The Common Good

Exec to Goldman Sachs (via the New York Times): 'I Quit.'

Photo by Oli Scarff/Getty Images
Protester at an anti-poverty demonstration outside GS's London offices, October 2012. Photo by Oli Scarff/Getty Images

A long-term employee of Goldman Sachs today resigned in the most public of places — The New York Times. Greg Smith, an executive at the banking giant wrote that he was leaving because

the interests of the client continue to be sidelined in the way the firm operates and thinks about making money

and that

the firm has veered so far from the place I joined right out of college that I can no longer in good conscience say that I identify with what it stands for.

The global banking crisis and the ensuing bailouts did a number of things — not least to paint all employees of the big banks with the same brush — they were all money-grabbers, not caring about who they took money from or how they invested it. Greg Smith’s exposition suggests that there was more to his view of the industry than money:

It might sound surprising to a skeptical public, but culture was always a vital part of Goldman Sachs’s success. It revolved around teamwork, integrity, a spirit of humility, and always doing right by our clients. The culture was the secret sauce that made this place great and allowed us to earn our clients’ trust for 143 years. It wasn’t just about making money; this alone will not sustain a firm for so long. It had something to do with pride and belief in the organization. I am sad to say that I look around today and see virtually no trace of the culture that made me love working for this firm for many years. I no longer have the pride, or the belief.…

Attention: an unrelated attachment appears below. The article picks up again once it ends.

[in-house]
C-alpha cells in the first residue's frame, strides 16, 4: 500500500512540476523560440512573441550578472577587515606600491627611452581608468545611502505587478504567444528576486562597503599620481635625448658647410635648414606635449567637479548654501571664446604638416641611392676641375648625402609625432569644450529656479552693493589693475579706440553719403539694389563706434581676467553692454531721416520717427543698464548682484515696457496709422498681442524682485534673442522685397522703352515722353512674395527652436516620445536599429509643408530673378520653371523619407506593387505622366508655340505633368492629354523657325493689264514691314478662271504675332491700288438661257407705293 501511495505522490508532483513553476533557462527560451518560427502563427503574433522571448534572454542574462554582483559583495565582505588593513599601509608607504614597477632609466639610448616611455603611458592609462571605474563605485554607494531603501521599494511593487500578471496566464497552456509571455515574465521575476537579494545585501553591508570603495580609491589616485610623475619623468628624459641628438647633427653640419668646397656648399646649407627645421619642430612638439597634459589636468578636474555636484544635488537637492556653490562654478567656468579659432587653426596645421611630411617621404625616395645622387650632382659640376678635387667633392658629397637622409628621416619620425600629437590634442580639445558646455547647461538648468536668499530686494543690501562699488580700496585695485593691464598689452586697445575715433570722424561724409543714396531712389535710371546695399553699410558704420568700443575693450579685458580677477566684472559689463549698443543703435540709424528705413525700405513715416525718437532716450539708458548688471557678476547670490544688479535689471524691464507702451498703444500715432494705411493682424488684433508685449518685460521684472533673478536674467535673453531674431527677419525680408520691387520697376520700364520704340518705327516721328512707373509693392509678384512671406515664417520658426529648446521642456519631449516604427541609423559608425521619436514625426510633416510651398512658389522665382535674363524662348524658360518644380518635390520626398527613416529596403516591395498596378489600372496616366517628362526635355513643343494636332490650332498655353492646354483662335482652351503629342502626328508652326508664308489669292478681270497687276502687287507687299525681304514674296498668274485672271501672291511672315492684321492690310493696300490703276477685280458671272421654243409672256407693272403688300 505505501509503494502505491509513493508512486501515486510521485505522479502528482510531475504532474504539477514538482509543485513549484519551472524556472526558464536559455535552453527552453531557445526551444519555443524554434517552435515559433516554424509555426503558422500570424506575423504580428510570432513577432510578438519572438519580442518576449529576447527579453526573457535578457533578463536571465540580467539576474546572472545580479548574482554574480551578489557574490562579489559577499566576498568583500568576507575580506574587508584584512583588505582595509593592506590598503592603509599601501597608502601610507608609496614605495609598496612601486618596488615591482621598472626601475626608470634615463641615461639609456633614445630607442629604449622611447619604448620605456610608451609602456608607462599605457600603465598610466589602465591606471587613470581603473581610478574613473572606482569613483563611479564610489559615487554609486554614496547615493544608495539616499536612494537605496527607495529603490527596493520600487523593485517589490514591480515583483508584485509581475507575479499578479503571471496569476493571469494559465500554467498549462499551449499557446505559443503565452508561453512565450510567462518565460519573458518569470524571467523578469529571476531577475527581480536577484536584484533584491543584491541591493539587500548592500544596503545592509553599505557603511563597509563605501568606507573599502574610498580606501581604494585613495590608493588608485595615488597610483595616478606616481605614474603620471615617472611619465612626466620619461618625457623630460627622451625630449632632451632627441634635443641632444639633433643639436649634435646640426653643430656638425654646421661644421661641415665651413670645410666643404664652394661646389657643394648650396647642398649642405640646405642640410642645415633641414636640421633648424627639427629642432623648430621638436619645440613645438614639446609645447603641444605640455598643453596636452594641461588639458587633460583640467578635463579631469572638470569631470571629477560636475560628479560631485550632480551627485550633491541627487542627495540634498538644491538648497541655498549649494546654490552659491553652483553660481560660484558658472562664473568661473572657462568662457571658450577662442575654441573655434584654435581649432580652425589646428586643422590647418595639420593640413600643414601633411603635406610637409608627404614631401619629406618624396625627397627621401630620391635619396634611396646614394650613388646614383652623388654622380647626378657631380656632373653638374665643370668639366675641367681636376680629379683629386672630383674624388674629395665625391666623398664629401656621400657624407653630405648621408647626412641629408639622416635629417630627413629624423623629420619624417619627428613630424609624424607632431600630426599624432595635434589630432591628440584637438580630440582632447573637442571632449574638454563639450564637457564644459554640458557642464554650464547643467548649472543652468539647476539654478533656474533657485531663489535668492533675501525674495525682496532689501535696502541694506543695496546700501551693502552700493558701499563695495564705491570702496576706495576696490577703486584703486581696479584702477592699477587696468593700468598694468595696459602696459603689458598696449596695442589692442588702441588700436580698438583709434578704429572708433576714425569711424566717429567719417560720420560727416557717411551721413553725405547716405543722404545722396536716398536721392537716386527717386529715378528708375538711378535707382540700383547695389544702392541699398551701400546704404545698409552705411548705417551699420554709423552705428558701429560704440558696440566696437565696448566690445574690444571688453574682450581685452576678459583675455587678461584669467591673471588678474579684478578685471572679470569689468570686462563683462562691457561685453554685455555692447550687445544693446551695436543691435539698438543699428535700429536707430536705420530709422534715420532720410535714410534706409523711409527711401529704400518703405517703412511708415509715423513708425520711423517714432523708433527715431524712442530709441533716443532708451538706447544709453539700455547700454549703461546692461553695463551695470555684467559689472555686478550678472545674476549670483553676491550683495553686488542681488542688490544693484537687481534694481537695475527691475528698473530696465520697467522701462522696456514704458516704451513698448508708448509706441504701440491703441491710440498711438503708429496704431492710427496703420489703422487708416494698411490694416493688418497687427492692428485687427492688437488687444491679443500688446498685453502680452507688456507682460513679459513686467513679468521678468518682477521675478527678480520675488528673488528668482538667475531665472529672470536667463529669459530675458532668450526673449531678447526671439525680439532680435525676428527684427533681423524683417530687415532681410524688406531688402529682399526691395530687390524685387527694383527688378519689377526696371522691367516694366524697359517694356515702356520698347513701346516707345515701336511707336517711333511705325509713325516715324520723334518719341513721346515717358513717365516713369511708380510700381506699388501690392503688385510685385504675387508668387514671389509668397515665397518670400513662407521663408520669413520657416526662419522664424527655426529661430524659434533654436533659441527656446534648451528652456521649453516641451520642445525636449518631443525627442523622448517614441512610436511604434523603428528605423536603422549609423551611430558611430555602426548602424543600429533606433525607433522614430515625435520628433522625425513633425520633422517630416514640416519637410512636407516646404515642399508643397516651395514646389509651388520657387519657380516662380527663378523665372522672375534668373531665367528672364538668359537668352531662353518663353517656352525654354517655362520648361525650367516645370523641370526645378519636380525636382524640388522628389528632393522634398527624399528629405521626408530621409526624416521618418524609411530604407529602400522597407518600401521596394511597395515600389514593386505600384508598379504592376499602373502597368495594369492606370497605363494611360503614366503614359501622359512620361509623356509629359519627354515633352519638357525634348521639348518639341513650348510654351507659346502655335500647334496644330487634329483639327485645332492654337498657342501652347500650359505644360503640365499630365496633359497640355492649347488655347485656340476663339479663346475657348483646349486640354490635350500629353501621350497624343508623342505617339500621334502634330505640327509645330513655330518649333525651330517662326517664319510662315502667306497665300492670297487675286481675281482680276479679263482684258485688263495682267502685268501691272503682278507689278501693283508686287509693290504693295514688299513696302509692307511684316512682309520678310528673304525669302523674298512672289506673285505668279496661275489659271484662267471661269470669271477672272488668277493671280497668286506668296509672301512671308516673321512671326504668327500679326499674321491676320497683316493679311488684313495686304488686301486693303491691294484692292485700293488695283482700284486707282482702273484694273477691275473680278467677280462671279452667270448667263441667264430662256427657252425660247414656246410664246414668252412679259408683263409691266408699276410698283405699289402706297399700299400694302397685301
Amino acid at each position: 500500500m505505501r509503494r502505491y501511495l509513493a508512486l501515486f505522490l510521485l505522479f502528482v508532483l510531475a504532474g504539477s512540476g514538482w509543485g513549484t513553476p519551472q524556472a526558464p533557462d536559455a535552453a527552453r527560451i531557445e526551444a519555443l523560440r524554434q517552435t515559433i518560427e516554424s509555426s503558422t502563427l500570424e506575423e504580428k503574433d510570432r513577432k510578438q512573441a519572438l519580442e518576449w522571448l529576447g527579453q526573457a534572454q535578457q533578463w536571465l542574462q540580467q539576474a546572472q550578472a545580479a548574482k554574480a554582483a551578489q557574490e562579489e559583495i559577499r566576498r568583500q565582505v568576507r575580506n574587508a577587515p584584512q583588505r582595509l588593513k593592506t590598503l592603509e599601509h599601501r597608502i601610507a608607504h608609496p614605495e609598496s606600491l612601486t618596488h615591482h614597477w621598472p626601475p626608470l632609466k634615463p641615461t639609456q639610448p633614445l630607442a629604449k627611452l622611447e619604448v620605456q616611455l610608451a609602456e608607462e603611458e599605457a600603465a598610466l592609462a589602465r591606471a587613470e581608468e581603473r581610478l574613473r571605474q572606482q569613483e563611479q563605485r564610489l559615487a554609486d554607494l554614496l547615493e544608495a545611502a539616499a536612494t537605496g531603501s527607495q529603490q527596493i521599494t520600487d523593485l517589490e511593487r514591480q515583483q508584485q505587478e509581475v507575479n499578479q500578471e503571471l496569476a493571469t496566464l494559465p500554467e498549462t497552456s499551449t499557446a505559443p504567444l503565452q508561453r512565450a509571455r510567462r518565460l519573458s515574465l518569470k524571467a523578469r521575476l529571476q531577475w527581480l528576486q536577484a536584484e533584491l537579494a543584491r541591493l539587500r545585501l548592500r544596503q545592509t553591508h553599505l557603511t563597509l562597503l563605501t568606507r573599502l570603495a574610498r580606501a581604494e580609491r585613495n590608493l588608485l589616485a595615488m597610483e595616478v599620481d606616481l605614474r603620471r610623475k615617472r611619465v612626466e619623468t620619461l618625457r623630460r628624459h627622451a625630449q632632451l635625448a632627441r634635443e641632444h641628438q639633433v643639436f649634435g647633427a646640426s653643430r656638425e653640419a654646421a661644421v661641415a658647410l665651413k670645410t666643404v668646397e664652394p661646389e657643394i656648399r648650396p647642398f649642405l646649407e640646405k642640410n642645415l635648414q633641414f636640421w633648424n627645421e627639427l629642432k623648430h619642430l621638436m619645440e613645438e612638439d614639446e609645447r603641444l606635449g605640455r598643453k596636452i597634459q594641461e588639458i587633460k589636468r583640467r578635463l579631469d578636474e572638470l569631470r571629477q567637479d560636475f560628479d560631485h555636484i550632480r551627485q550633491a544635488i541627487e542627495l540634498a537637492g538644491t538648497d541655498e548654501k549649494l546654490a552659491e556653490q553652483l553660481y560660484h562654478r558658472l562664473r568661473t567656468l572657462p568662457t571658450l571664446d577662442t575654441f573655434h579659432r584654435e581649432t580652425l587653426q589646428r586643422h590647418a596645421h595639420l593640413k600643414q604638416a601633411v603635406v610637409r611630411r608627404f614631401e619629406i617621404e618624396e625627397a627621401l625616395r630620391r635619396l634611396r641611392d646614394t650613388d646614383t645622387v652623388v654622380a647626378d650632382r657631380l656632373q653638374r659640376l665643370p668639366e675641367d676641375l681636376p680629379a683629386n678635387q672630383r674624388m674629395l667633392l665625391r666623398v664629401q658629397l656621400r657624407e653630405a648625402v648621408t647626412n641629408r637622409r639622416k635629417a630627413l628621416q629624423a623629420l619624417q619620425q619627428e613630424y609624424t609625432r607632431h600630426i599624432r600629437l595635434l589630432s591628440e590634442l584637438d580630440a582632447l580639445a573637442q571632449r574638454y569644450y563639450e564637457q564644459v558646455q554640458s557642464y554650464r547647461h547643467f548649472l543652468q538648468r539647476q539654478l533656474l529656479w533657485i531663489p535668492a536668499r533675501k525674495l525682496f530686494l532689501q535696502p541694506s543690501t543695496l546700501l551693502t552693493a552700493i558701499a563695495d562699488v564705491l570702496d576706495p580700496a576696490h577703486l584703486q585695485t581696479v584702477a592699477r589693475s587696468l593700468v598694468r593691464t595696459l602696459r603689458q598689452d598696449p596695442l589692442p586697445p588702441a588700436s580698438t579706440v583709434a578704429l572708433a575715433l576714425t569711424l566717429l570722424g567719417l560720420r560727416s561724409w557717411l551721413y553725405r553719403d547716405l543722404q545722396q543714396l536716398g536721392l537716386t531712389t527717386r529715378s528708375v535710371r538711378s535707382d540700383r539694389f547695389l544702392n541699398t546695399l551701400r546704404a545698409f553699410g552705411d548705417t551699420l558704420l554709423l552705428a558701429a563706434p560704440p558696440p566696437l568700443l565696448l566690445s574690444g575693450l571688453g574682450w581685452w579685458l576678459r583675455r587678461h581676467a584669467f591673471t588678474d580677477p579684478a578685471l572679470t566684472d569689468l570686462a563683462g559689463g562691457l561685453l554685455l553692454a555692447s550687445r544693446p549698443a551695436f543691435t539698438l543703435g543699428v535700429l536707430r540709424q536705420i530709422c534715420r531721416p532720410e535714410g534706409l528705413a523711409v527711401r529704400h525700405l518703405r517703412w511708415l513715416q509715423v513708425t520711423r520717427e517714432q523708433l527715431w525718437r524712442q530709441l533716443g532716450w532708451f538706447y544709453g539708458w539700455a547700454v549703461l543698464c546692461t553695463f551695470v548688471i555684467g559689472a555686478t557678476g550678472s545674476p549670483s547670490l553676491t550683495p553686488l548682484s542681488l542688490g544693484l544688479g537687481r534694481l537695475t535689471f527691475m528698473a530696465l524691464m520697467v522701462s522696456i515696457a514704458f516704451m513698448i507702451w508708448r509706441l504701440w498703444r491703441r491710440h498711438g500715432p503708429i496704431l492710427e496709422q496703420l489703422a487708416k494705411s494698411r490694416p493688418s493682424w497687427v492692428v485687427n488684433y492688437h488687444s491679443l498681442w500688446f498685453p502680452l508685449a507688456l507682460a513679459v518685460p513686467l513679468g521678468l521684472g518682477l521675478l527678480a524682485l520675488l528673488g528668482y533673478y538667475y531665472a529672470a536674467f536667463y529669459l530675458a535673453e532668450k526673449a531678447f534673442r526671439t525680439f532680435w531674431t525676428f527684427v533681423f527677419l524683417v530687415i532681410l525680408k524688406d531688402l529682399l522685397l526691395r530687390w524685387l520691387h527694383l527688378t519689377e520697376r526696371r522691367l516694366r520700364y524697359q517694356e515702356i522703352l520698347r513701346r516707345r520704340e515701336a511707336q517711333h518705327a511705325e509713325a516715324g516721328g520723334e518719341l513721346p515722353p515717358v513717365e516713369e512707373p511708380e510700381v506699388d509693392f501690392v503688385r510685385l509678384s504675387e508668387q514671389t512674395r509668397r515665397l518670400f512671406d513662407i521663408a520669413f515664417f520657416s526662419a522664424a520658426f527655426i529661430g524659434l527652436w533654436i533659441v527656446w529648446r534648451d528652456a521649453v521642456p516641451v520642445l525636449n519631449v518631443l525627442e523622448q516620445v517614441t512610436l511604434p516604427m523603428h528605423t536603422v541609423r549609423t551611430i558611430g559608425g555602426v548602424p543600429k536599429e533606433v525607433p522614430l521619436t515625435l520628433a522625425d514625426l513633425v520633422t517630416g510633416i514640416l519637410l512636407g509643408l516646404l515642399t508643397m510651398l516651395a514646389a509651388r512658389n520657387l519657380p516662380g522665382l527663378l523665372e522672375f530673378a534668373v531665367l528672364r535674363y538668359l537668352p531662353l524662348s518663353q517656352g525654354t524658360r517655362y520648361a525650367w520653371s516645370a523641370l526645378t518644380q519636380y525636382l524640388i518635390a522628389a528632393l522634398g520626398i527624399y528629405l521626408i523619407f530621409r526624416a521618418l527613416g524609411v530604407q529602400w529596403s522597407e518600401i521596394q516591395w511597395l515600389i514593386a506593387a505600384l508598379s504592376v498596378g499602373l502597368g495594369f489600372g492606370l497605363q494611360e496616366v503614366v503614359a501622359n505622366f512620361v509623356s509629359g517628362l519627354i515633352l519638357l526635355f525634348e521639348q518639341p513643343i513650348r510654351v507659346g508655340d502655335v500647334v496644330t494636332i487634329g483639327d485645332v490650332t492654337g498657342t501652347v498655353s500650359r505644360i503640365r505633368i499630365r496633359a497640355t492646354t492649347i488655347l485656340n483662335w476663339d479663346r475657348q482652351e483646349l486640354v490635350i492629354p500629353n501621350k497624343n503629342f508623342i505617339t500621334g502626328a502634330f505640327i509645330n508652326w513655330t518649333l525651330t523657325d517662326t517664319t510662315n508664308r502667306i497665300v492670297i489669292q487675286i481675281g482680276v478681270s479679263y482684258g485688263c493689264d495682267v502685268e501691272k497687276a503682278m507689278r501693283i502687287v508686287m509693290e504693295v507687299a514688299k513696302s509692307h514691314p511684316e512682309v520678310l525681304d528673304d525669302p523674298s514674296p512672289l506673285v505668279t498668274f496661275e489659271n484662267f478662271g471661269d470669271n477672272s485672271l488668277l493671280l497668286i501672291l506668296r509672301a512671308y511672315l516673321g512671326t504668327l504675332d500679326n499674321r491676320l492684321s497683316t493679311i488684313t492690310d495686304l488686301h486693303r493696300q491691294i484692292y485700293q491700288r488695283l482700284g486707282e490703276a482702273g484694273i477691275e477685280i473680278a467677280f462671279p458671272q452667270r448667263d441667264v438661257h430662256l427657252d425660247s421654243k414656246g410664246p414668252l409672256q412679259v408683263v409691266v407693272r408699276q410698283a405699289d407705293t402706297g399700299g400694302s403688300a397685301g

I knew it was time to leave when I realized I could no longer look students in the eye and tell them what a great place this was to work.…The firm changed the way it thought about leadership. Leadership used to be about ideas, setting an example and doing the right thing. Today, if you make enough money for the firm (and are not currently an ax murderer) you will be promoted into a position of influence.…Today, many of these leaders display a Goldman Sachs culture quotient of exactly zero percent.

Ouch.

Goldman Sachs have quickly come out and rebutted much of what Smith asserts (in the Wall Street Journal, very kind of Rupert Murdoch to give them a voice) — but this is an insight that many will be interested in reading, and probably hope that more people within the banking sector feel the same way.

Jack Palmer is a communications assistant at Sojourners. Follow Jack on Twitter @JackPalmer88.

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